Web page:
Steve Killelea’s Vision for Humanity has released its 2014 report on Global Terrorism. Their PR campaign around this release is certainly in full force as there are tens if not hundreds of articles, blog entries and multiples more tweets and shares pushing some of their main points:
- Number of terrorist attacks is through the roof
- Terrorism is now global and killed almost 18,000 people last year
- Top terrorist groups are all fundamentalist Islamic – Taliban, Boko Haram, ISIL/ISIS, and Al Qa’ida
- Most victims of terrorism were from Iraq, Afghanistan, Pakistan, Nigeria and Syria (so they are likely also Muslim)
Similar to a post we had last week, not much media attention to how rare terrorism related deaths still are. There are 40 times more more deaths by homicide than terrorism and 75 countries in the world had no incidents of terrorism.
Vision of Humanity released its 2014 Global Terrorism Index report
The Global Terrorism Index, produced by Institute for Economics & Peace, ranks countries according the impact of terrorist activities as well as analysing the economic and social dimensions associated with terrorism.
The index scores 162 countries, covering 99.6% of the world’s population, and examines trends from 2000 to 2013. The indicators used include the number of terrorist incidents, fatalities, injuries and property damage.
Cyber terrorism, cyber crime, malware, hacking – this arena has come of age with the threat to critical infrastructure like power plants, traffic systems, electrical grid, water, pipelines, hospitals, air traffic control systems, financial institutions, etc. now being a reality. We have written briefly about this very complicated, and emerging medium for both terrorism and crime. One may consider giving a bit more weight to the propagandist theory because what we are seeing is that while there is much media coverage that blames Russia or China; there doesn’t seem to be a lot of disclosure of the fact that the real hub of shady cyber criminals and money laundering has been Eastern Europe (Ukraine, Bulgaria, Romania, etc). The other aspect that is being ignored is the extremely poor state of security of these critical systems. There is no need to connect every system to the “Internet”. This recent crop of designation heavy IT professionals seem to only be capable of checking off the basic vendor recommended security settings and are no match to the craftier hackers who are often an amalgamation of technologists, criminals, soldiers and intelligence operatives.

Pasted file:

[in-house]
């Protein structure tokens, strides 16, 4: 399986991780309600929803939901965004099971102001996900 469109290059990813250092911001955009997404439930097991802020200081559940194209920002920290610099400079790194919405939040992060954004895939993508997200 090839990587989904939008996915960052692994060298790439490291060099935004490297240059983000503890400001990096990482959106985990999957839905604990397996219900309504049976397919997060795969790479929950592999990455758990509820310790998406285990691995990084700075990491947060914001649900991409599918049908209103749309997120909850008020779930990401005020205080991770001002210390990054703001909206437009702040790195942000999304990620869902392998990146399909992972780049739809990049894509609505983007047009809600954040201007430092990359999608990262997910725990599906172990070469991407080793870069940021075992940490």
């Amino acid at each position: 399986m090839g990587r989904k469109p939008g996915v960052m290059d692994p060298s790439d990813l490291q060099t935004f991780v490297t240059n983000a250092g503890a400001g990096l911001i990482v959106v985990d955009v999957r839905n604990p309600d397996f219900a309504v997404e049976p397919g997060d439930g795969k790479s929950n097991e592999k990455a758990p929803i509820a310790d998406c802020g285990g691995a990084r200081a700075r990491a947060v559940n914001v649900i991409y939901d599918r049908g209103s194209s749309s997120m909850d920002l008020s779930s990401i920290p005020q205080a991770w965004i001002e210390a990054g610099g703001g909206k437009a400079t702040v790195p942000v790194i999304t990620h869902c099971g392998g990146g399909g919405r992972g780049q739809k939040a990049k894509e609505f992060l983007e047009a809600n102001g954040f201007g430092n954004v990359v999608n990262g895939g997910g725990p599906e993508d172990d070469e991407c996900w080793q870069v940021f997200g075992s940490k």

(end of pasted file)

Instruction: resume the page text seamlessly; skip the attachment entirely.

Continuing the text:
The blurred line between cyber terrorism and cyber crime
Tribune-Review reporter Andrew Conte joins us to discuss how the lines between online thefts and all-out warfare continue to blur as hackers become more effective at attacks that threaten to cause serious economic damage. (90.5 WESA)
Let’s wage a war on <fill in the blank>. What could possibly go wrong? The War on Terror has been waged, at least in the United States and several other Western nations, since the start of the 21st century. Researchers and reporters continue to unearth sad stories of innocent people that keep getting caught in the many dragnets with ruinous effects on their lives. Suspicious Activity Reports, No Fly Lists, cancelled passports/travel restrictions, National Security Letters, warrants, detentions, surveillance, etc. can and are happening to innocent people.
War on Terrorism has had many negative consequences for innocent citizens
“The SAR database is part of an ever-expanding domestic surveillance system established after 9/11 to gather intelligence on potential terrorism threats. At an abstract level, such a system may seem sensible: far better to prevent terrorism before it happens than to investigate and prosecute after a tragedy. Based on that reasoning, the government exhorts Americans to “see something, say something” — the SAR program’s slogan.”
“As of August 2013, there were approximately 47,000 people, including 800 U.S. citizens and legal permanent residents like Mashal, on that secretive no-fly list, all branded as “known or suspected terrorists.” All were barred from flying to, from, or over the United States without ever being given a reason why. On 9/11, just 16 names had been on the predecessor “no transport” list. The resulting increase of 293,650% — perhaps more since 2013 — isn’t an accurate gauge of danger, especially given that names are added to the list based on vague, broad, and error-prone standards. The harm of being stigmatized as a suspected terrorist and barred from flying is further compounded when innocent people try to get their names removed from the list.” (TomDispatch.com)